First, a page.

I have been learning how to use our InstantPot with traditional recipes and this was a slam dunk! Then again, Granny's BBQ Ribs are ALWAYS a winner. Even the liquid did not go to waste as I made Jasmine rice with it as a side dish.
Great-Grandma Ruth taught me how to make these ribs when I was in high school and it is one of our all time favorites (next to her Spaghetti Sauce recipe that needs a picture worthy of the taste!) I tweaked the recipe for the InstantPot (electric programmable pressure cooker) and it worked perfectly in MUCH less time! Adjust the quantities to suit your budget and how many you plan to feed - I would plan for 1 lb of ribs per person.
Granny's BBQ Ribs
3 lb Babyback or spare ribs (I used Auburn Meadow Farm pasture-raised pork)
Salt & pepper
Avocado oil (or lard) to brown the ribs
1 cup ketchup (approx)
1/4 cup brown sugar, maple syrup or honey (approx)
2 tablespoons of Worcestershire sauce (approx)
Remove the membrane from the back of the ribs and cut into pieces of 3 ribs or so that it will fit in the base of the pot. Sprinkle both sides with salt & pepper. I most always use Kosher salt for cooking so it does not interfere with he flavor.
Set the InstantPot to "Sauté" and add about 1 or 2 tablespoons of oil or lard (enough to barely coat the pan). When hot, brown sections of the ribs on both sides (I added just enough to cover the bottom and moved them to a plate when brown.) When all sections have been browned, add 1 cup of water to hot pot and scrape the "fond" or bits from the bottom. Turn off the pot and add the rack to the bottom.
Mix the BBQ sauce in a mixing bowl - I use a fork to break up the sugar. The cool thing about this sauce is YOU decide when it is sweet or tangy or tomatoey enough! It is made to taste. Ketchup is the base, the sweet from the brown sugar and the tang from the Worcestershire sauce. If you want it spicier, add more Worcestershire. Sweeter = more sugar. If you overdo the sweet or tangy, add more ketchup. Just go slow the first time and taste as you go. This sauce can be used for ham BBQ, BBQ beef, BBQ on burgers, etc.
Coat the ribs with BBQ sauce (I used about 1/2 of it) and stack loosely on the rack in the pot - kinda like a tee-pee. Set the pot to high for 30 minutes. I did a quick release at the end.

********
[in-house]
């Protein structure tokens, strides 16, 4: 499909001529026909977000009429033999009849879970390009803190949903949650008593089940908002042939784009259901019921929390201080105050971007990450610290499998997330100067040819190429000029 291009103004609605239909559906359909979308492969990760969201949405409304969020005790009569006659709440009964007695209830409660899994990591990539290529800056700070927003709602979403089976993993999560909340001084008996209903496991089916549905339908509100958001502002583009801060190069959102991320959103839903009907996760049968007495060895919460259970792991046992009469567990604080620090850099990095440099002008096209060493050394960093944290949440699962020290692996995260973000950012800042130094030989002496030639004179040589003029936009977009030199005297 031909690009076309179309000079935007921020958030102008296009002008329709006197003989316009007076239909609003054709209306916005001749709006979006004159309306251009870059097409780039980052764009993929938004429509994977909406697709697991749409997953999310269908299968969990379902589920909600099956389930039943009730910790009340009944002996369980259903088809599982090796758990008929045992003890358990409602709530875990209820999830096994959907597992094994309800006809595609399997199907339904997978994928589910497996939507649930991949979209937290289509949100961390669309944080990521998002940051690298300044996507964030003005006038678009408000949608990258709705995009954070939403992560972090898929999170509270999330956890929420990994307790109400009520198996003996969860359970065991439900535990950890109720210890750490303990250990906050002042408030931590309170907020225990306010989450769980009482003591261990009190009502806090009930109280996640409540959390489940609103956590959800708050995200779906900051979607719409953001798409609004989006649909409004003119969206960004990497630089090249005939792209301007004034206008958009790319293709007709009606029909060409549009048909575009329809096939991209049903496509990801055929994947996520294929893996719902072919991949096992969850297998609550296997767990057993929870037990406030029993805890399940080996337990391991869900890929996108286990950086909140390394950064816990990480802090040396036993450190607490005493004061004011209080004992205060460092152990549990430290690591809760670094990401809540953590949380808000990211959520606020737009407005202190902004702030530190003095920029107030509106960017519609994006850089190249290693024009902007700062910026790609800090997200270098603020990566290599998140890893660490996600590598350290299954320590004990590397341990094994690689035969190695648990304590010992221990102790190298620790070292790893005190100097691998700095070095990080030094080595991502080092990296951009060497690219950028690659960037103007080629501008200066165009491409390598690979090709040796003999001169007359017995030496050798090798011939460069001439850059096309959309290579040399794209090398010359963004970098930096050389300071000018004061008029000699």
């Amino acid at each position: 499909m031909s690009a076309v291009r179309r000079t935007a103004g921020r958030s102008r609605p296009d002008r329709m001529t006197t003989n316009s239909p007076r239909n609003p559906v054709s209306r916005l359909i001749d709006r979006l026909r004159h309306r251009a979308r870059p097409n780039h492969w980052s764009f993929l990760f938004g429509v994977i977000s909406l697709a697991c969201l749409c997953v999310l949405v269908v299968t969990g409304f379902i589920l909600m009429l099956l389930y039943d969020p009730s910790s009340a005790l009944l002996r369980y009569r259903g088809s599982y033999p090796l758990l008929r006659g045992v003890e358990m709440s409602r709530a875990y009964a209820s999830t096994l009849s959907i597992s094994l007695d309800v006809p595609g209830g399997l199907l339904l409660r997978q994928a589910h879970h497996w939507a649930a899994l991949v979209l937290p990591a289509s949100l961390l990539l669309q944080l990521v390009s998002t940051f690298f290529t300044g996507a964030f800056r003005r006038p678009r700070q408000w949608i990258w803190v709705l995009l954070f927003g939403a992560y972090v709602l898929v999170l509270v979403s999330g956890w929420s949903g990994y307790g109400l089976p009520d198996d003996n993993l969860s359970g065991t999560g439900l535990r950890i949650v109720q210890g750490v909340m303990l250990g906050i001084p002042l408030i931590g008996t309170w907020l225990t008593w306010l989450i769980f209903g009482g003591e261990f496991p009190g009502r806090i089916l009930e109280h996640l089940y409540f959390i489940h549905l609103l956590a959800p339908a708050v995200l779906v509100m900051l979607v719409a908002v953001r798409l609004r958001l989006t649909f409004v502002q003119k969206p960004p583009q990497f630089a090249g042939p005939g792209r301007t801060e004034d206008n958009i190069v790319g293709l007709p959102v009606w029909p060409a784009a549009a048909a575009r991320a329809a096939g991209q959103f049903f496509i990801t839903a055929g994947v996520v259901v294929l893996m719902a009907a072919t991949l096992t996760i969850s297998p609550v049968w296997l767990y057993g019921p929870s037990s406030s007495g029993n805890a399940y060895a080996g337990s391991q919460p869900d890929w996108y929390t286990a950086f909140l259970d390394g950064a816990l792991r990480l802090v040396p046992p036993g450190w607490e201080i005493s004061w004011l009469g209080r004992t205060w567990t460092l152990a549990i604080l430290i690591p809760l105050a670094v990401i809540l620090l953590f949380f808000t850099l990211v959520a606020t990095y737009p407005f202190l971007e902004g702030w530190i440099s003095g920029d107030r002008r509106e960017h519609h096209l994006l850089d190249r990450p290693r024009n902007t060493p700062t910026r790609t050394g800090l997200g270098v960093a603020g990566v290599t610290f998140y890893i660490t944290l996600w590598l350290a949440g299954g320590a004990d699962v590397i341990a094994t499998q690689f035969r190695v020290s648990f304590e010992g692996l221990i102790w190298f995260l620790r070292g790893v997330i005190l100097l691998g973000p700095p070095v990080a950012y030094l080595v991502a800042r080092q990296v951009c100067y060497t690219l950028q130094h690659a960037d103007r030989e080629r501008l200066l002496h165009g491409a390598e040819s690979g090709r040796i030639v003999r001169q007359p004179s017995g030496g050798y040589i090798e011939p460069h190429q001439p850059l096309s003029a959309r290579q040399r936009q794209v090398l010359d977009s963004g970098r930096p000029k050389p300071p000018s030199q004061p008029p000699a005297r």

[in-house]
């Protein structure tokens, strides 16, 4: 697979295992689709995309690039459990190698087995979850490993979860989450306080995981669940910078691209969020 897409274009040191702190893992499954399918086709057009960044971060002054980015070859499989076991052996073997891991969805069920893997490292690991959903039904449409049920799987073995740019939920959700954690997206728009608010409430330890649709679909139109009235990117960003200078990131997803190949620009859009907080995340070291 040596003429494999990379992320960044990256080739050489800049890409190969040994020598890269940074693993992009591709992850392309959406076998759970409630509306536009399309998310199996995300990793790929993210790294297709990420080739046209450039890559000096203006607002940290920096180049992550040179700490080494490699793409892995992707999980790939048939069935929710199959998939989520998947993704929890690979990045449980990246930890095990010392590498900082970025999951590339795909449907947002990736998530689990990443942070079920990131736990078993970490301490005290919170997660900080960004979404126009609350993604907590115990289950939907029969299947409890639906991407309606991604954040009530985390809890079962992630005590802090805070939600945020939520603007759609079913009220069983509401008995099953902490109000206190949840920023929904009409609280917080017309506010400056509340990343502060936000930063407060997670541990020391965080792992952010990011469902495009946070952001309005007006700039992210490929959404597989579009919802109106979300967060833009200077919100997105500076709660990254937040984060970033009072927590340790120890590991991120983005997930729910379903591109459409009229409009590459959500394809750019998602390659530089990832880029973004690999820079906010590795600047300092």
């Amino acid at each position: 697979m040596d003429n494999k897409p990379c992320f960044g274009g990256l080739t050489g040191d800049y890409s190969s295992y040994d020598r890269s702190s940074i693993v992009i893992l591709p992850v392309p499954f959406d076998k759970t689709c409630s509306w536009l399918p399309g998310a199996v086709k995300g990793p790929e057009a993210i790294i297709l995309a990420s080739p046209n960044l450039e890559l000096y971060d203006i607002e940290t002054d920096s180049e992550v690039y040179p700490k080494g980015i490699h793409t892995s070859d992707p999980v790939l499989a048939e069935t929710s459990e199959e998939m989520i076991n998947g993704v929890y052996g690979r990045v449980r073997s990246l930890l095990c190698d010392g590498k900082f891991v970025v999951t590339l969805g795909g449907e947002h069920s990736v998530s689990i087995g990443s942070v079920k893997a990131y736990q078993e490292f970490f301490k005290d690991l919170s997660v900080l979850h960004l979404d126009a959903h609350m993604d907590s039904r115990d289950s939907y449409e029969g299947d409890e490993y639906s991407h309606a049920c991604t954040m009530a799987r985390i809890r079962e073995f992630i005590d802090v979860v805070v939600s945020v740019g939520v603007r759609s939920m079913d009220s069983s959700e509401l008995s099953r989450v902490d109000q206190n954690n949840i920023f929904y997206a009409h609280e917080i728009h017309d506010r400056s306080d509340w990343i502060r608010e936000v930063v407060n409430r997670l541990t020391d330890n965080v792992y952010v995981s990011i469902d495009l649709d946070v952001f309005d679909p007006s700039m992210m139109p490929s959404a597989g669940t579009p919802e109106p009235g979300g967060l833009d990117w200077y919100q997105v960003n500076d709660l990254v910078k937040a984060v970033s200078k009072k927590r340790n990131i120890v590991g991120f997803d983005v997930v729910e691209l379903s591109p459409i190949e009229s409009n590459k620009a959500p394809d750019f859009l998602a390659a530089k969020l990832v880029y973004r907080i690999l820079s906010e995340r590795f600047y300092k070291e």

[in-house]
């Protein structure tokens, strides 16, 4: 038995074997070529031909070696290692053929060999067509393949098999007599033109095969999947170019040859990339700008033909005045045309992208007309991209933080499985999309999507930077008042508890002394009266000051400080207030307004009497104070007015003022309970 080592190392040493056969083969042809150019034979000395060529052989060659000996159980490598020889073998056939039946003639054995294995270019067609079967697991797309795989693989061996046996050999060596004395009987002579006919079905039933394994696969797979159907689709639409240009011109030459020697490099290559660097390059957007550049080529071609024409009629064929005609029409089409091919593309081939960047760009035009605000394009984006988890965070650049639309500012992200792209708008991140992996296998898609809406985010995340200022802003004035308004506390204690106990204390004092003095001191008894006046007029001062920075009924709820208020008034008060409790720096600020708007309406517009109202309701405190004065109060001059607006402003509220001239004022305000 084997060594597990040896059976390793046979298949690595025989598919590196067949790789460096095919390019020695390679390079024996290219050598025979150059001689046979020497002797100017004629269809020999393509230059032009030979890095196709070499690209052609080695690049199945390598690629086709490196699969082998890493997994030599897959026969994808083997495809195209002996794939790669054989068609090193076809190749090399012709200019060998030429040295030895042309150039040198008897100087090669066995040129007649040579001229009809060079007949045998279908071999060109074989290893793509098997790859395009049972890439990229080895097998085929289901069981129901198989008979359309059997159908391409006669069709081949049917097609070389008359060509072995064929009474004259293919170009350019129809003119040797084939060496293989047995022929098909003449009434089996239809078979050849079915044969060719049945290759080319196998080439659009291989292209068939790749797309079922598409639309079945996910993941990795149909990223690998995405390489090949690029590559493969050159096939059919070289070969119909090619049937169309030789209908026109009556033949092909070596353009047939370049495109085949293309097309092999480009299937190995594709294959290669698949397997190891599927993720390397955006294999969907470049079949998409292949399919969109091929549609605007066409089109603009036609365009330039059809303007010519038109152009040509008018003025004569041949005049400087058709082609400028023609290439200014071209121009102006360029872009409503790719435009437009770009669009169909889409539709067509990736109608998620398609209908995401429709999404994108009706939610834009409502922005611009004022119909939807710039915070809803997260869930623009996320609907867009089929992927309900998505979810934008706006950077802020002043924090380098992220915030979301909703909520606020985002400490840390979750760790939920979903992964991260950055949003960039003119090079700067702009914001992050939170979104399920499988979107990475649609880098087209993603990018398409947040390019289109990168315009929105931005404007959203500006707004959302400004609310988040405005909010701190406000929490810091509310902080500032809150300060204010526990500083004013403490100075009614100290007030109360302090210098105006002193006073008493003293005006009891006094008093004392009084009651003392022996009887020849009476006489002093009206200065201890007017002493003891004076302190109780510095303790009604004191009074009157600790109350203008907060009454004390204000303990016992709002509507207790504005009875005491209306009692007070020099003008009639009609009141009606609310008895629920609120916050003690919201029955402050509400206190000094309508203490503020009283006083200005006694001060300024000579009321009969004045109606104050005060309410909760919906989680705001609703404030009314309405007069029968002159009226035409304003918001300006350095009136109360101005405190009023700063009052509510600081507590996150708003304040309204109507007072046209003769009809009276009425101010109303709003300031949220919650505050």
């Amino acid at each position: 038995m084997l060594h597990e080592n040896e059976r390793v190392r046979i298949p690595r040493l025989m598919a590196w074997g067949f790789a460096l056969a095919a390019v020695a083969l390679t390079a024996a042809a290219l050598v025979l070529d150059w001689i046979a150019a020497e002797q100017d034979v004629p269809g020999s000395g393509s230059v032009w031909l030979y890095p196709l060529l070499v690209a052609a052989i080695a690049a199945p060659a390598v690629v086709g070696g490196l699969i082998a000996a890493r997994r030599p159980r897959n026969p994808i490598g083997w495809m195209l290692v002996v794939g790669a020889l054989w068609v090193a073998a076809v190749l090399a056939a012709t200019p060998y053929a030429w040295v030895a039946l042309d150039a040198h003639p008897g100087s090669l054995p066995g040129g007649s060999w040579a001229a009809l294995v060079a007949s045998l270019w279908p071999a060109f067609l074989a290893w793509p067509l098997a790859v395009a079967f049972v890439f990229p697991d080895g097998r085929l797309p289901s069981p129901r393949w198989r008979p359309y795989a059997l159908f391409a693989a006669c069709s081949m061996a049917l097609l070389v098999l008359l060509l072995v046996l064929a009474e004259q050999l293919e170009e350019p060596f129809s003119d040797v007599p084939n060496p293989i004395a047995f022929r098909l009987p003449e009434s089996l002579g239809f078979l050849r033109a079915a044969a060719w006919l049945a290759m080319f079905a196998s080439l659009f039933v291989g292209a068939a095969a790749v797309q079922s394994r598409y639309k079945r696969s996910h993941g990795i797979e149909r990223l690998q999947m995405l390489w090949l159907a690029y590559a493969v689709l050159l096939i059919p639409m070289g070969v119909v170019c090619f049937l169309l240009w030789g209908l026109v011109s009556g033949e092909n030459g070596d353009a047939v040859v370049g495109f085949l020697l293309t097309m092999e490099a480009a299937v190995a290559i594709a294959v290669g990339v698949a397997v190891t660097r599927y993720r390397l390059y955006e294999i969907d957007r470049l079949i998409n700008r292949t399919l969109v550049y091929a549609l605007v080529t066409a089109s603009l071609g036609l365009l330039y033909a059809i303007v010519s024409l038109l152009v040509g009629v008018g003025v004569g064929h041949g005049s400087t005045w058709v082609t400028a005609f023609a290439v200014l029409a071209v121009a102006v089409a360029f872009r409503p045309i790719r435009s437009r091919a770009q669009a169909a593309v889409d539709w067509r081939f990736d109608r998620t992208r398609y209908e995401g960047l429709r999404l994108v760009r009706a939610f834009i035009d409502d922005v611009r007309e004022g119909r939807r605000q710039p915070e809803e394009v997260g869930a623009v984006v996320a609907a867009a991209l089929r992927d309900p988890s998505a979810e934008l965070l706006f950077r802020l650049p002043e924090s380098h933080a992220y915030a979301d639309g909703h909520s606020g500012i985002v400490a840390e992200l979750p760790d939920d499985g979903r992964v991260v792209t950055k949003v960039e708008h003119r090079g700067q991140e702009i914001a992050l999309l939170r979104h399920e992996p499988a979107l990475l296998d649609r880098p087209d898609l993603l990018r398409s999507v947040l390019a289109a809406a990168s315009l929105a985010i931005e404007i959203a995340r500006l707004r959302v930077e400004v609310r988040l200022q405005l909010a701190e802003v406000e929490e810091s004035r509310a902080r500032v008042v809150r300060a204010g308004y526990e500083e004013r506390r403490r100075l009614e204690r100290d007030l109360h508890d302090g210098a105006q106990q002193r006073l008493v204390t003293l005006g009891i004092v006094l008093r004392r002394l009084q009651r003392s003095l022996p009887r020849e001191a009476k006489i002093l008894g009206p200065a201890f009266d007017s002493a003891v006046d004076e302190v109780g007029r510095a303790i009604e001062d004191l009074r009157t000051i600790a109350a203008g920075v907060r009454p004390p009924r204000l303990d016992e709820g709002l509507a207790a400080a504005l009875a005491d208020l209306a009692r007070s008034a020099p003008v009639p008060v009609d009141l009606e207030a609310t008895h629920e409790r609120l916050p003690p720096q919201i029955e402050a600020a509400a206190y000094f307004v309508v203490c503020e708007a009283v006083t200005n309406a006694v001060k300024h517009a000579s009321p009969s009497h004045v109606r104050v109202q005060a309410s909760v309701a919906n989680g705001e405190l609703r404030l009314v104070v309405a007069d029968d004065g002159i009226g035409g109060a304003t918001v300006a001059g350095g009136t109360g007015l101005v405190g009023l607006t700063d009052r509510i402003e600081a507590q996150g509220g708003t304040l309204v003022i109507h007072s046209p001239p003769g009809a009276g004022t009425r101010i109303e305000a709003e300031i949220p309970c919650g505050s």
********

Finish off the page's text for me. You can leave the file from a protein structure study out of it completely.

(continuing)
Pre-heat your oven to 375 degrees while the ribs are cooking. Remove the ribs to a baking dish or cookie sheet and coat both sides with the BBQ sauce again. Spread them out some so that the BBQ sauce will caramelize some while baking. Bake until caramelized but not getting too brown - it was about 15-20 mins in our convection oven (you could also use the broiler).
I measured the liquid in the bottom of the pot after the ribs came out and added rice to and little water to match.
You can make the ribs in a covered roaster or crockpot but it takes much longer to bake them.
I am so sorry to say that I have no picture of the Lazy Dazy Cake I had at market Saturday! Those of you who tasted or purchased it probably have the lingering after effects of the overwhelming gastronomical goodness seared into your soul, but that does not help those who were less fortunate (like my husband!). I do have to remember to get a picture before we eat or sell out of something I want to blog about - even if my photography and plating skills are seriously lacking!!! I found a really nice, well displayed picture of my favorite cake of all time here, so those of you who did not see or taste it can get an idea of how amazing this cake looks and then know that it is even MORE amazing in your mouth!
Lazy Dazy (Daisy) Cake was one of my Great-Grandma's "go-to" recipes and was one I made sure I added to the recipe journal she gave me. It is a simple classic "milk" cake with warmed milk as an ingredient in the cake. I find it similar to a coffee cake or a mix between a sponge and pound cake - you cannot find this flavor or texture in a cake out of a box!! This It is excellent alone or with berries (strawberries, YUM!) and it is exquisite with the broiled coconut topping added to the top! It is a simple and quick cake to make and I do not find it any harder to make than a box cake and I know exactly what went into it!
The history I could find on the Lazy Dazy Cake is fairly limited online. I found references to the early 1900's without the topping then the topping being added in the 1930's or 1940's. Most of the recipes are similar with a little more or less butter, vanilla, salt or milk used with the exception of one on an advertisement for Birds Baking Powder from the 1950's being completely different.
Cakes used to all be made from scratch with ingredients sourced locally from farms, mills, and merchants - boxed cake mixes did not become popular until after WWII. I remember my Grandma telling me of a friend whose husband refused to let her make a box cake - after tasting this Lazy Dazy you will know why!